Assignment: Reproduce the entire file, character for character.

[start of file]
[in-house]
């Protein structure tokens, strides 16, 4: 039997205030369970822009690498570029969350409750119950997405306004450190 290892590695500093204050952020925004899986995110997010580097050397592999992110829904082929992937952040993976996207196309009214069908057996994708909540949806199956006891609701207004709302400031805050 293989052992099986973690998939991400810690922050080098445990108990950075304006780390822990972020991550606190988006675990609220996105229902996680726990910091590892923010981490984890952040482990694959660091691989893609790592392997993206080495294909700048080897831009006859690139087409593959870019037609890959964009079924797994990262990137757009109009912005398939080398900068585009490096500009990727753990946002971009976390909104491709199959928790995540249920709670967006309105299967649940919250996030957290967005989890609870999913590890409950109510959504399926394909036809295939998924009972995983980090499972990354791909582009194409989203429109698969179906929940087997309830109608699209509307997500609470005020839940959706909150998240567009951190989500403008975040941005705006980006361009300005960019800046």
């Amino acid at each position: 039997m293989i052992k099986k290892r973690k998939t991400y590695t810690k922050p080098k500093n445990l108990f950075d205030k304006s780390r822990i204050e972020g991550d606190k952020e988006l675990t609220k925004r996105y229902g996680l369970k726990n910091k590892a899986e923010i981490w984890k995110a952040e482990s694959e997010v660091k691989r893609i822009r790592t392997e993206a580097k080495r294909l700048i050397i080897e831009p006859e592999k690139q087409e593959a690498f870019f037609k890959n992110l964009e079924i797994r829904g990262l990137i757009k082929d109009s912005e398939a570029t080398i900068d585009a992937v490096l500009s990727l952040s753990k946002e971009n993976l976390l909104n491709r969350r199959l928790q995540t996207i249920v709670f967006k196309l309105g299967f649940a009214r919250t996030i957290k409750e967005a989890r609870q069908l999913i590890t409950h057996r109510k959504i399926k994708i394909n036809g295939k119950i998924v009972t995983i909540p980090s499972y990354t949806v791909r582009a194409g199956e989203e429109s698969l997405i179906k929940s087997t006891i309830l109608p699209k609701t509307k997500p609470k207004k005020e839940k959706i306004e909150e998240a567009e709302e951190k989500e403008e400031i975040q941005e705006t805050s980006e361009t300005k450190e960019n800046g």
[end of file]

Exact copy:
[in-house]
């Protein structure tokens, strides 16, 4: 039997205030369970822009690498570029969350409750119950997405306004450190 290892590695500093204050952020925004899986995110997010580097050397592999992110829904082929992937952040993976996207196309009214069908057996994708909540949806199956006891609701207004709302400031805050 293989052992099986973690998939991400810690922050080098445990108990950075304006780390822990972020991550606190988006675990609220996105229902996680726990910091590892923010981490984890952040482990694959660091691989893609790592392997993206080495294909700048080897831009006859690139087409593959870019037609890959964009079924797994990262990137757009109009912005398939080398900068585009490096500009990727753990946002971009976390909104491709199959928790995540249920709670967006309105299967649940919250996030957290967005989890609870999913590890409950109510959504399926394909036809295939998924009972995983980090499972990354791909582009194409989203429109698969179906929940087997309830109608699209509307997500609470005020839940959706909150998240567009951190989500403008975040941005705006980006361009300005960019800046």
């Amino acid at each position: 039997m293989i052992k099986k290892r973690k998939t991400y590695t810690k922050p080098k500093n445990l108990f950075d205030k304006s780390r822990i204050e972020g991550d606190k952020e988006l675990t609220k925004r996105y229902g996680l369970k726990n910091k590892a899986e923010i981490w984890k995110a952040e482990s694959e997010v660091k691989r893609i822009r790592t392997e993206a580097k080495r294909l700048i050397i080897e831009p006859e592999k690139q087409e593959a690498f870019f037609k890959n992110l964009e079924i797994r829904g990262l990137i757009k082929d109009s912005e398939a570029t080398i900068d585009a992937v490096l500009s990727l952040s753990k946002e971009n993976l976390l909104n491709r969350r199959l928790q995540t996207i249920v709670f967006k196309l309105g299967f649940a009214r919250t996030i957290k409750e967005a989890r609870q069908l999913i590890t409950h057996r109510k959504i399926k994708i394909n036809g295939k119950i998924v009972t995983i909540p980090s499972y990354t949806v791909r582009a194409g199956e989203e429109s698969l997405i179906k929940s087997t006891i309830l109608p699209k609701t509307k997500p609470k207004k005020e839940k959706i306004e909150e998240a567009e709302e951190k989500e403008e400031i975040q941005e705006t805050s980006e361009t300005k450190e960019n800046g």